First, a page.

The authors behind the research have reported the design of a novel composite electrolyte for use in next-generation lithium batteries. The electrolyte has been denoted PUS-LPS by the researchers and consists of a polyurethane-urea matrix and ceramic microparticles. Using in-situ chemical grafting, the researchers have built a bridge between the composite materials with strong dynamic disulfide bonds. The design of the composite material imbues it with superior temperature and stress resistance.
P-N bonds link the materials in the composite electrolyte, giving it a stable structure. Stable ion conductivity is achieved under elevated temperatures, and the novel electrolyte possesses rapid self-healing capabilities due to the dynamic disulfide bonds. Even when damaged, stable ion channels in the material are maintained.
Stepwise polymerization was used to synthesize the PUS element of the composite material. DTDA was chosen as a chain extender, endowing the polymer with self-healing abilities due to the presence of abundant aromatic disulfides. Mechanical resilience and ionic conductivity were maximized by optimizing PEG 2000/IPDI ratios during synthesis.
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LPS was selected as the ceramic component due to its high chemical reactivity and ionic conductivity. The researchers confirmed the identity of this inorganic component by comparing its X-ray diffractogram with the reference diffractogram. The composite was prepared using a heating and stirring method in an argon atmosphere for twelve hours. FTIR and XPS spectral analysis further confirmed the chemical grafting in the composite.
The superior self-healing abilities of the composite material are demonstrated by a ~100% recovery in current under room temperature conditions within a couple of minutes. Cycling stability after two hundred cycles was excellent, with a capacity retention of 95.4%. Furthermore, capacity recovery post-damage was 95.1%. The composite material possesses superior mechanical performance, with the authors reporting improved tensile strength and elongation at break. Ionic conductivity was demonstrated to be independent of solvent, confirming the electrolyte’s thermal stability.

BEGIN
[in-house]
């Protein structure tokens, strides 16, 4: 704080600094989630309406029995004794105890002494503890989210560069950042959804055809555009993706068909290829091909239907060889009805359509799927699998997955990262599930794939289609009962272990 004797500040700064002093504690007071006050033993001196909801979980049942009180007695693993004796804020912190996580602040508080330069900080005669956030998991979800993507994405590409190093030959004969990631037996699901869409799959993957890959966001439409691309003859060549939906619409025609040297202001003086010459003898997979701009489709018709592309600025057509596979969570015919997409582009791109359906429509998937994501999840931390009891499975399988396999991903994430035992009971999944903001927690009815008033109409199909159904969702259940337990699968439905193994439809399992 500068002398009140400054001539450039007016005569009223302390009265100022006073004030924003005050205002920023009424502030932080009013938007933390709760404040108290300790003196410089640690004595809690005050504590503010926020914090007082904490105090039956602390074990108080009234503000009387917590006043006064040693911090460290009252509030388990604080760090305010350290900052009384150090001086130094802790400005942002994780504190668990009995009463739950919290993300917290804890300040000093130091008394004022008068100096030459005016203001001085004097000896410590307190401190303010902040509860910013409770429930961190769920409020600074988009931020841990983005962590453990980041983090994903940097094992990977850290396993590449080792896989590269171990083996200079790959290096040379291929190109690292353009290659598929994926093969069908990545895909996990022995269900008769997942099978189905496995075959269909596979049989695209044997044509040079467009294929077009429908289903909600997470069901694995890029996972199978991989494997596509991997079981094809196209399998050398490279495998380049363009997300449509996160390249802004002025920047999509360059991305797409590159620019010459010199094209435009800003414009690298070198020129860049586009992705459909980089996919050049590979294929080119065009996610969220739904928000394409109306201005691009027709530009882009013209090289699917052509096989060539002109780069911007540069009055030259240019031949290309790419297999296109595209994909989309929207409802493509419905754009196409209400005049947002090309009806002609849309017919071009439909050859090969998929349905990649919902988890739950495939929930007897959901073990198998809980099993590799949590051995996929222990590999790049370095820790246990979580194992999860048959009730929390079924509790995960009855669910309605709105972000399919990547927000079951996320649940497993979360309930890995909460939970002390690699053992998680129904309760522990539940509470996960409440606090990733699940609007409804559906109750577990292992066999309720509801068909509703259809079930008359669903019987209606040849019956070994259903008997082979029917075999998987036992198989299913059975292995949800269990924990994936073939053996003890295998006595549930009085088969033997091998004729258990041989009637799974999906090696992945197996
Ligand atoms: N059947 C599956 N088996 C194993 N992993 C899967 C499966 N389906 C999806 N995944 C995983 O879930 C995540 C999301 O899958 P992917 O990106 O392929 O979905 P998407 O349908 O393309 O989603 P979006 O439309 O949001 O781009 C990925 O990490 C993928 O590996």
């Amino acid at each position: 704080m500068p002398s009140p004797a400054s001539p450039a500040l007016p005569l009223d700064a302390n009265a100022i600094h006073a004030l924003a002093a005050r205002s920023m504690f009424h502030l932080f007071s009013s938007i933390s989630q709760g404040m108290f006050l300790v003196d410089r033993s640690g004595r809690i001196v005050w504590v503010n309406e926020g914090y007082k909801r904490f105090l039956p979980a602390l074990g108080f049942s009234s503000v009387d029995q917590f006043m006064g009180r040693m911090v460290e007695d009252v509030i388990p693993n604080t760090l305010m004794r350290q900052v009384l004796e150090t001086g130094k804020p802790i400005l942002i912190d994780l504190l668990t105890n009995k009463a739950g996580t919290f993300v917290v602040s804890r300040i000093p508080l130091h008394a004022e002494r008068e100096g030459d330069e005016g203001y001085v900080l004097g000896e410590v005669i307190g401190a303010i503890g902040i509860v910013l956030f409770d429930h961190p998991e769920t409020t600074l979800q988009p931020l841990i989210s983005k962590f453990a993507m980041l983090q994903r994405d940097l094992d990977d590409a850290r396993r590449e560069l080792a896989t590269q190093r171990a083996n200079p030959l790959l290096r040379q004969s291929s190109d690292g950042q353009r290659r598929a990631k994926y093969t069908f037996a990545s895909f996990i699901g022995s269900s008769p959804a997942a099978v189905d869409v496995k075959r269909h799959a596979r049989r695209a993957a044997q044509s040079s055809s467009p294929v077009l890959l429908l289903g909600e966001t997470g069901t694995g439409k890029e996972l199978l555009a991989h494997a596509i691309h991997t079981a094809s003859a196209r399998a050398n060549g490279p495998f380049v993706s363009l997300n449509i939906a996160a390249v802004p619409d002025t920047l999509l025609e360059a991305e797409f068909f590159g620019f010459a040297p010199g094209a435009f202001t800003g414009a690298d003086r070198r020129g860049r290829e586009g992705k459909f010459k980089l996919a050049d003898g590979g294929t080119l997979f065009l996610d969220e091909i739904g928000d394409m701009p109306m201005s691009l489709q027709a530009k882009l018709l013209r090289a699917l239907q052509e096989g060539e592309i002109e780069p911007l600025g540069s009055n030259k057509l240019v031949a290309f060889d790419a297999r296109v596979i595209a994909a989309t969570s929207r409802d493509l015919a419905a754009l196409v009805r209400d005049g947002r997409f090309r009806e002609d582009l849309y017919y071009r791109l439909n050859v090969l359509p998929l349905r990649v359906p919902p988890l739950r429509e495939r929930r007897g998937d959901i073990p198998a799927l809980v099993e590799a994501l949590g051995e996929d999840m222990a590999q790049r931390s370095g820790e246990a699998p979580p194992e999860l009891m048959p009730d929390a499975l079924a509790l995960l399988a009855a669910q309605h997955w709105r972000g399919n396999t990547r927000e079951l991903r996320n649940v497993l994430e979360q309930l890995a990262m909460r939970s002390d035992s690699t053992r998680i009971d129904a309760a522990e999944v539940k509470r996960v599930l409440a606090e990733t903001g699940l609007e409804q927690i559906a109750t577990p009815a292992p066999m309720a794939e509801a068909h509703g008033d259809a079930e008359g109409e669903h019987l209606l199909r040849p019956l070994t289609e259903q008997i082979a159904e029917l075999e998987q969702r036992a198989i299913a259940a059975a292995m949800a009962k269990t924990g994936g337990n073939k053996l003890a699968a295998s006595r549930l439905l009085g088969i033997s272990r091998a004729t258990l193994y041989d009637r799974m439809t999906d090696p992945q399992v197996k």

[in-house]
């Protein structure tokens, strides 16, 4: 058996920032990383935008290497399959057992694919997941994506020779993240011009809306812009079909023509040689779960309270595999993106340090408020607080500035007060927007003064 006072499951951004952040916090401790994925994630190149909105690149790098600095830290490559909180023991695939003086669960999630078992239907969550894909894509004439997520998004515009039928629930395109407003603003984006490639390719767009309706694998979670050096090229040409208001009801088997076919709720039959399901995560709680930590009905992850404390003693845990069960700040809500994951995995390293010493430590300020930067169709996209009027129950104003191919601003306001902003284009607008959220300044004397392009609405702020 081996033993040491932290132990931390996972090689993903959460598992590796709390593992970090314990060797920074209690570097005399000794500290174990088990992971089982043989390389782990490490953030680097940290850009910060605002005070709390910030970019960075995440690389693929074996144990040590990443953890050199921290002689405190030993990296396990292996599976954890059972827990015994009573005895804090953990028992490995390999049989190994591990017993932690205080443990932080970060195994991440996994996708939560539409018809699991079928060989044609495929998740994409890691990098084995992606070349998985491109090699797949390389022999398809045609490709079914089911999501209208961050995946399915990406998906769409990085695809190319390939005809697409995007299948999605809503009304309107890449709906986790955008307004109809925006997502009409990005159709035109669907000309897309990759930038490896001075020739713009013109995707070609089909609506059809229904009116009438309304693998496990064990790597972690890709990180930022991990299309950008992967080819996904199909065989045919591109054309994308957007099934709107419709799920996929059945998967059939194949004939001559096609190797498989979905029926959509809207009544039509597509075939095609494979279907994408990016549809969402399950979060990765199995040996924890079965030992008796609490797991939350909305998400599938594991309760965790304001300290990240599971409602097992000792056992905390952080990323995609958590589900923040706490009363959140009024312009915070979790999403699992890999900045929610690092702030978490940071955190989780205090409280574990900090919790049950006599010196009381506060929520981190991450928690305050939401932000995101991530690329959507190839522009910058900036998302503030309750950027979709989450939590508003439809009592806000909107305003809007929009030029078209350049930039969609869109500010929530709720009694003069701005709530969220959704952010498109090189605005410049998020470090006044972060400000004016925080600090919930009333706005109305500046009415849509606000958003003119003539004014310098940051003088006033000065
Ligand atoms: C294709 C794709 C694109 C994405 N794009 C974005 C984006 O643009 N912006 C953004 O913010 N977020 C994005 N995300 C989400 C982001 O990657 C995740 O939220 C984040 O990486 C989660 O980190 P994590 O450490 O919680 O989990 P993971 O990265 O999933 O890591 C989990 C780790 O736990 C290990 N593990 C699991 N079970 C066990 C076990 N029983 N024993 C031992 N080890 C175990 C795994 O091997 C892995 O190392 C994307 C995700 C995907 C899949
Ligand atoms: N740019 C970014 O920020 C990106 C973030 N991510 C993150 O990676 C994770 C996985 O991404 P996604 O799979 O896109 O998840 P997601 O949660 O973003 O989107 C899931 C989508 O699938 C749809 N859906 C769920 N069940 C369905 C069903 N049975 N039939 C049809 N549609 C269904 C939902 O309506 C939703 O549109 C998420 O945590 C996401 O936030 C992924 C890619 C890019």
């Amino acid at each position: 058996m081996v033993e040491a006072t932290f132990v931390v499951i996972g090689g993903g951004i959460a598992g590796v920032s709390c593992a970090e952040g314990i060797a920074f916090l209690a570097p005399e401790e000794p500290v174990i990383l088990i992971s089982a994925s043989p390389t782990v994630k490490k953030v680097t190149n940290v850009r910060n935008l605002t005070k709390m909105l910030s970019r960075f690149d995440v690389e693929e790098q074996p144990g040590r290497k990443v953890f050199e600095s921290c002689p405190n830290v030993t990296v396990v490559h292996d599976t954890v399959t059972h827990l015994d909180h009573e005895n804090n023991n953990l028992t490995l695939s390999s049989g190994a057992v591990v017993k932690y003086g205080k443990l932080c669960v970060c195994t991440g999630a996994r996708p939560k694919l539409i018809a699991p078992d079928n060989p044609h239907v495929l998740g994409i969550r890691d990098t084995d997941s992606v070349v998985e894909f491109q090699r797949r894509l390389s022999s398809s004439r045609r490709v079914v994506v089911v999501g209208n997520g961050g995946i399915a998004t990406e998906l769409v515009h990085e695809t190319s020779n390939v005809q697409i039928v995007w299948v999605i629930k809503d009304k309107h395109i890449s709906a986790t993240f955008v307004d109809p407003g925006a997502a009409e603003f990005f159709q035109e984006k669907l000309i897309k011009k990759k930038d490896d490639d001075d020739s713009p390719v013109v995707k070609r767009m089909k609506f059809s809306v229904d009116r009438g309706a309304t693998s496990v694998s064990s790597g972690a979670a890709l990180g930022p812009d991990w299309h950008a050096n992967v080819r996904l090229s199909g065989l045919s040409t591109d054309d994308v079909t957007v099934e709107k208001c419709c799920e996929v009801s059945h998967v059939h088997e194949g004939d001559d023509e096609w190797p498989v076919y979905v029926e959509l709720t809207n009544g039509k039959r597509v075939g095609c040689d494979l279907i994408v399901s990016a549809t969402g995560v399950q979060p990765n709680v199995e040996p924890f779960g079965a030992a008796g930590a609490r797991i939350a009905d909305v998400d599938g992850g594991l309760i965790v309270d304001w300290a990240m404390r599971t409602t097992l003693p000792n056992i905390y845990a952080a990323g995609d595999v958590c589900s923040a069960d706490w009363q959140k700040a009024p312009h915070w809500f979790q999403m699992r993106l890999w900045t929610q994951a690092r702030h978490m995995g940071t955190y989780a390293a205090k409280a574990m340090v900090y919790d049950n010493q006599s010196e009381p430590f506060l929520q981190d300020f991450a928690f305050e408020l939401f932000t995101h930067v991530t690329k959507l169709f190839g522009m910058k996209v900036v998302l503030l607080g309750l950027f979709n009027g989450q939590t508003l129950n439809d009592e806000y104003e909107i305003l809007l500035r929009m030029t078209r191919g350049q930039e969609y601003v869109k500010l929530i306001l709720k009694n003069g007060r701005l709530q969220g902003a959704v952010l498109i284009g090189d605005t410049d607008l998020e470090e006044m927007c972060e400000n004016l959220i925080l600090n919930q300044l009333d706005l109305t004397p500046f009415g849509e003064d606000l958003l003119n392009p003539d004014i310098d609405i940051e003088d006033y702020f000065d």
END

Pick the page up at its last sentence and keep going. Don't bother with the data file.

Overall, the research has demonstrated a novel route for preparing self-healing solid electrolytes with significantly improved mechanical and electrochemical performance and stress and temperature resistance. The composite material presented in the study could be used to improve the performance of lithium batteries, opening the way for commercially viable devices in the future.
Lei, W et al. (2022) Temperature and Stress -resistant Solid State Electrolyte for Stable Lithium-Metal Batteries [online, pre-proof] Energy Storage Materials | sciencedirect.com. Available at: https://www.sciencedirect.com/science/article/abs/pii/S2405829722002057.